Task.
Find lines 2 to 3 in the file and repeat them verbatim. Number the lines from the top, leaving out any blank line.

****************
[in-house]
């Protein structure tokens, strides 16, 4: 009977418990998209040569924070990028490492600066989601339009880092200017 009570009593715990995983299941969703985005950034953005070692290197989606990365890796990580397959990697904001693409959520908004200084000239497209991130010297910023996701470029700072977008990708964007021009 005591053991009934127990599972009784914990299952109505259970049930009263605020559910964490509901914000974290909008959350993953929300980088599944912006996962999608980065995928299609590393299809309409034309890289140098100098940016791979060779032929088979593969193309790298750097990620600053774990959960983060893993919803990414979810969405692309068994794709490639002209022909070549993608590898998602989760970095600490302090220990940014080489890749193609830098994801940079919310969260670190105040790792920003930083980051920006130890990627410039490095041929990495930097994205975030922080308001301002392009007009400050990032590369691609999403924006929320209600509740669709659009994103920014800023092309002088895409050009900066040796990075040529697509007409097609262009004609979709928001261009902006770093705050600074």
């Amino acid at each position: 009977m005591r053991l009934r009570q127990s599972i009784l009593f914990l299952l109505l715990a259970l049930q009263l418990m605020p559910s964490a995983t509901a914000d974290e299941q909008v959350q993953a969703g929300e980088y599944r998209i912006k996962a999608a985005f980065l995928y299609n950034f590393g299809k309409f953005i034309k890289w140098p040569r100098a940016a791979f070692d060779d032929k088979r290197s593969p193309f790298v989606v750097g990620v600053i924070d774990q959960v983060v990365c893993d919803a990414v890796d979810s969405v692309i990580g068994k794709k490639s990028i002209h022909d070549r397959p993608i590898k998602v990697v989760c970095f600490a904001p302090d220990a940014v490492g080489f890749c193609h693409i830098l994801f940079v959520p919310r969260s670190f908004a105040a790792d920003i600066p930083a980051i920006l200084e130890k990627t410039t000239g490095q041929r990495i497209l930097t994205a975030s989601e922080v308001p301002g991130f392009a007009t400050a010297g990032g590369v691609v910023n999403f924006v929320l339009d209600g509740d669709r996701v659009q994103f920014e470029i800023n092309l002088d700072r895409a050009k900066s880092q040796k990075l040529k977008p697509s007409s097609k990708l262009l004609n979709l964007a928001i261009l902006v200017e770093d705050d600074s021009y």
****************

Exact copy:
């Protein structure tokens, strides 16, 4: 009977418990998209040569924070990028490492600066989601339009880092200017 009570009593715990995983299941969703985005950034953005070692290197989606990365890796990580397959990697904001693409959520908004200084000239497209991130010297910023996701470029700072977008990708964007021009 005591053991009934127990599972009784914990299952109505259970049930009263605020559910964490509901914000974290909008959350993953929300980088599944912006996962999608980065995928299609590393299809309409034309890289140098100098940016791979060779032929088979593969193309790298750097990620600053774990959960983060893993919803990414979810969405692309068994794709490639002209022909070549993608590898998602989760970095600490302090220990940014080489890749193609830098994801940079919310969260670190105040790792920003930083980051920006130890990627410039490095041929990495930097994205975030922080308001301002392009007009400050990032590369691609999403924006929320209600509740669709659009994103920014800023092309002088895409050009900066040796990075040529697509007409097609262009004609979709928001261009902006770093705050600074």
């Amino acid at each position: 009977m005591r053991l009934r009570q127990s599972i009784l009593f914990l299952l109505l715990a259970l049930q009263l418990m605020p559910s964490a995983t509901a914000d974290e299941q909008v959350q993953a969703g929300e980088y599944r998209i912006k996962a999608a985005f980065l995928y299609n950034f590393g299809k309409f953005i034309k890289w140098p040569r100098a940016a791979f070692d060779d032929k088979r290197s593969p193309f790298v989606v750097g990620v600053i924070d774990q959960v983060v990365c893993d919803a990414v890796d979810s969405v692309i990580g068994k794709k490639s990028i002209h022909d070549r397959p993608i590898k998602v990697v989760c970095f600490a904001p302090d220990a940014v490492g080489f890749c193609h693409i830098l994801f940079v959520p919310r969260s670190f908004a105040a790792d920003i600066p930083a980051i920006l200084e130890k990627t410039t000239g490095q041929r990495i497209l930097t994205a975030s989601e922080v308001p301002g991130f392009a007009t400050a010297g990032g590369v691609v910023n999403f924006v929320l339009d209600g509740d669709r996701v659009q994103f920014e470029i800023n092309l002088d700072r895409a050009k900066s880092q040796k990075l040529k977008p697509s007409s097609k990708l262009l004609n979709l964007a928001i261009l902006v200017e770093d705050d600074s021009y």